Math-Middle School through College Tutoring


Mastery of math is richly rewarding for students at all levels.  Being able to calculate, plan, and analyze using math concepts and formulas is a valuable skill for life.  Understanding and employing higher math allows us to effectively manage our personal finances, to understand the economy around us, to better keep pace with technology and science and much, much more.    

Fully grasping a basic concept makes it possible to link that concept and its related calculations, with knowledge of why and when to apply the formulas.  Practicing recall of the concepts and calculations leads to mastery of the operations. This helps motivate the student to learn higher math concepts.  As the student progresses, he will see that mastery of the foundational skills has made learning the more advanced concepts easier than the initial learning of the basics.

Effective learning techniques are gained while building foundational skills, along with an “I can do this” awareness.  Successful learning of math requires paying attention when knowledge is presented, asking for further explanations early on if necessary, concentrating without distraction, focusing on assignment activity, and practicing. All this has a big payoff.  The student’s self-discipline, time, effort and mental energy spent in the mastery of a concept will have opened a welcoming door to understanding those concepts that are more complex.  

At any point in the study of math on all levels, the student may reach a stumbling block, often because a basic concept wasn’t fully understood before calculations following a formula were performed.  Assignments will have been completed, yet the student will not know why the formula worked or when it should be used as a step toward solving a more complex problem.  Many times students simply memorize calculation procedures in order to complete homework or pass tests.  Most often homework and test problems only require recently taught specific calculation procedures that were memorized, but not understood by the student. This initially may yield acceptable grades for assignments and unit tests, leading the student believe he is keeping up.  The student moves on to be presented with a summary test containing problems calling for decisions he is unable to make.  He may not know which formula he has memorized will lead to a solution to a problem. The problems may call for a variety of different calculations in steps in order to reach solutions.  Without a deep understanding of the concept behind each formula, the student will fail the test.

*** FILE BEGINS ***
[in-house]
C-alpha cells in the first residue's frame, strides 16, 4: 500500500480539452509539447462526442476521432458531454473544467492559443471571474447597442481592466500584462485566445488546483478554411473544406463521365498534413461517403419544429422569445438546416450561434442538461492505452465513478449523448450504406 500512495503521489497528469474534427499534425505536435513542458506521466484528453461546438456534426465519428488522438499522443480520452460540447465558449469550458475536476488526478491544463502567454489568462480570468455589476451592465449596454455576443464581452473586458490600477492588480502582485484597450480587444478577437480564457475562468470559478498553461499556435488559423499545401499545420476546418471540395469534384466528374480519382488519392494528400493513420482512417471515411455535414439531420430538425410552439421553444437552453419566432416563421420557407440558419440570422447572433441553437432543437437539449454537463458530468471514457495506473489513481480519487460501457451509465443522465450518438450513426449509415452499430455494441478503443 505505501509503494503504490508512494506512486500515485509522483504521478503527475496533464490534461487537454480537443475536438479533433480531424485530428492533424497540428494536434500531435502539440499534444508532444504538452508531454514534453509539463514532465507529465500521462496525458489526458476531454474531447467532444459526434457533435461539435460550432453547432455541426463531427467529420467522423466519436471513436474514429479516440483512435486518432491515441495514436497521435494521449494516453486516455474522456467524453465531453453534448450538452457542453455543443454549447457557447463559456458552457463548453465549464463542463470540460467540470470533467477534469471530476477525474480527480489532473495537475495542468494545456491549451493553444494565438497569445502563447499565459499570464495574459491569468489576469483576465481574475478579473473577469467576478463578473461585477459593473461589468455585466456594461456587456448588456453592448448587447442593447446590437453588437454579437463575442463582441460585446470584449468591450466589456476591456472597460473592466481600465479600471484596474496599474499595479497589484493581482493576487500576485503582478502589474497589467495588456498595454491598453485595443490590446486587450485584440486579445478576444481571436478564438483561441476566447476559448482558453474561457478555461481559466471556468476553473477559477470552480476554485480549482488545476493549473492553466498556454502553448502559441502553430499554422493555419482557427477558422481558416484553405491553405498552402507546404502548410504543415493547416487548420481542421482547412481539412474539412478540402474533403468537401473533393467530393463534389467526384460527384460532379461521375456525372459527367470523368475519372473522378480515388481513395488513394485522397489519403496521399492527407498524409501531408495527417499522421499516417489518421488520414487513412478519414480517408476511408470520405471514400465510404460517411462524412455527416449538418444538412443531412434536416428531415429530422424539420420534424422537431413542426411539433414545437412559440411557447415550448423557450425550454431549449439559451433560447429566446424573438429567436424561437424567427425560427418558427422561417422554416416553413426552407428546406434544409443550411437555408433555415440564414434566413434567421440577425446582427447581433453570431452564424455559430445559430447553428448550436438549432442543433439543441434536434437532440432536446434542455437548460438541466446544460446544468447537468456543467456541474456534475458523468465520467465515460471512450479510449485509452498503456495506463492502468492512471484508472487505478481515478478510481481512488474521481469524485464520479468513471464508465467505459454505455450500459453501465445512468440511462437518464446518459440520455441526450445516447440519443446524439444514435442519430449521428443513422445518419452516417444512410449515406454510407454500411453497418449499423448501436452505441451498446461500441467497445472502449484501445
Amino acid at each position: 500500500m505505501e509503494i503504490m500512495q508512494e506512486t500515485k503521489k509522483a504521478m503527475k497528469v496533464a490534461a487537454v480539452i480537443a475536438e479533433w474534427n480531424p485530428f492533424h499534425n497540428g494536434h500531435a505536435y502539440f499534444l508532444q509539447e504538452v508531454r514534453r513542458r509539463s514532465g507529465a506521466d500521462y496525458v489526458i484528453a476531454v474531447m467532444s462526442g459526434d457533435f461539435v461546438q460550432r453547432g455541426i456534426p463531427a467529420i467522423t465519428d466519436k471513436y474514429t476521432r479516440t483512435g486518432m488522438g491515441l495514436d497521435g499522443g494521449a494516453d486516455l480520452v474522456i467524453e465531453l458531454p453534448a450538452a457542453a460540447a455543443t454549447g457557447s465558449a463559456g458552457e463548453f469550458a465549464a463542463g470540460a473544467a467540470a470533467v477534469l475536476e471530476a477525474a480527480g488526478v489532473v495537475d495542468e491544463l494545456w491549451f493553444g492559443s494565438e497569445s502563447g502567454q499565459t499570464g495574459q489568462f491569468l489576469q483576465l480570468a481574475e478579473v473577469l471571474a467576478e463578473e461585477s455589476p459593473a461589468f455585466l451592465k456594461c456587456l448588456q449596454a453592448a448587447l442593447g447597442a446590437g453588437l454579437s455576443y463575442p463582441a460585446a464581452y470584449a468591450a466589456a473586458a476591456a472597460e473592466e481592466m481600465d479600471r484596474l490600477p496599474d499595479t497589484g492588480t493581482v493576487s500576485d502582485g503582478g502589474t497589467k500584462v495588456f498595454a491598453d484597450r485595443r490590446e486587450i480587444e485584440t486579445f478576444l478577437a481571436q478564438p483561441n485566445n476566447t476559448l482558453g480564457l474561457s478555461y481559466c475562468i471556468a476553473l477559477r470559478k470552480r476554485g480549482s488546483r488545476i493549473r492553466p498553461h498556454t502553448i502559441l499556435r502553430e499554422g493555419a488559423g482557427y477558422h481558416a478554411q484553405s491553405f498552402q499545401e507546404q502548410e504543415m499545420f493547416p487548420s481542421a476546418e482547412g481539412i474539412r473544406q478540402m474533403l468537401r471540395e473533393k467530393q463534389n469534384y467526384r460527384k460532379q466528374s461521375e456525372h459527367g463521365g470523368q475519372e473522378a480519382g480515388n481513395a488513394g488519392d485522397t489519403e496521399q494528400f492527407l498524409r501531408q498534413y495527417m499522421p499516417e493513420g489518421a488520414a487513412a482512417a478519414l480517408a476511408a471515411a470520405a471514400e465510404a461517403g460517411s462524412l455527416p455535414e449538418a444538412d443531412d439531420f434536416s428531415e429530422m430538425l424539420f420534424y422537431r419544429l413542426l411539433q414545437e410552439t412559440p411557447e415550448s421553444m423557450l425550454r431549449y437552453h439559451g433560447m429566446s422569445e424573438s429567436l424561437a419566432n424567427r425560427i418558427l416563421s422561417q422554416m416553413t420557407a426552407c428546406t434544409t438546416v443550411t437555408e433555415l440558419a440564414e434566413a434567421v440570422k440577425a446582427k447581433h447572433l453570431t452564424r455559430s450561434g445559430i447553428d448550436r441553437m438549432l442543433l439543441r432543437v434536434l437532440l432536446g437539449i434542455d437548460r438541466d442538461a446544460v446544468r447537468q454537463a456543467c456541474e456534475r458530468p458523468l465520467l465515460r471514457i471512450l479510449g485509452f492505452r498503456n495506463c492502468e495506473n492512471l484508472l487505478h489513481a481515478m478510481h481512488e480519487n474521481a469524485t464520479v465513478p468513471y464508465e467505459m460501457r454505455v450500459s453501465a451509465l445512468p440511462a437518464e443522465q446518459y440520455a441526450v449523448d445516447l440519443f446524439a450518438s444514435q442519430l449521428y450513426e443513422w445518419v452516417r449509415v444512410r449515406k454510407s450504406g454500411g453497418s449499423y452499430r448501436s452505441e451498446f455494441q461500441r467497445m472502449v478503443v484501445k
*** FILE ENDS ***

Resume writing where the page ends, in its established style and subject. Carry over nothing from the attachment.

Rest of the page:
Math knowledge is cumulative.  The more we successfully learn, the more we successfully can advance.  Weak spots, gaps in the knowledge, will lead to even more gaps as even more advanced concepts are presented.  Eventually the student, unable to build on a crumbling foundation, will become bewildered and unable to keep up with the class.  

The student may feel embarrassed to ask questions regarding material covered previously while new material is being presented in the class.  He may be reluctant to interrupt a professor or to schedule an appointment for further explanation, maybe fearing that it will affect his grade.  He may be in a technology or science course where his knowledge of the math required is presumed.  Without help, he will fall further behind.  Without help, the student may become disheartened and lose confidence in himself.  If the student considers himself unable to succeed, he may give up and avoid the subject altogether, needlessly missing the opportunity to maximize his potential. 

 At Lear Educational Center, we provide tutoring in math for students at all levels, from primary through college. An initial skill assessment is done so that students receive the best tutoring to fill in any gaps in their learning, catch up with their current curriculums, strengthen their skills and move ahead in their math competency. 

Concepts and skills are presented with frequent review so as to enhance recollection of prior learning and promote mastery of basics. This comprehension and retention leads to effective progress through more complex levels. Strategies and techniques are taught which will help the student meet the learning challenges of today as well as the challenges of tomorrow.  

We use programs designed to maximize the student’s potential to learn math, including the widely acclaimed Saxon Math Programs.

Our goal is to ensure that students are able to competently read and understand mathematical problems and determine the steps necessary to solve them. Remediation recommendations from the student’s classroom teachers are addressed as well as the student’s learning differences.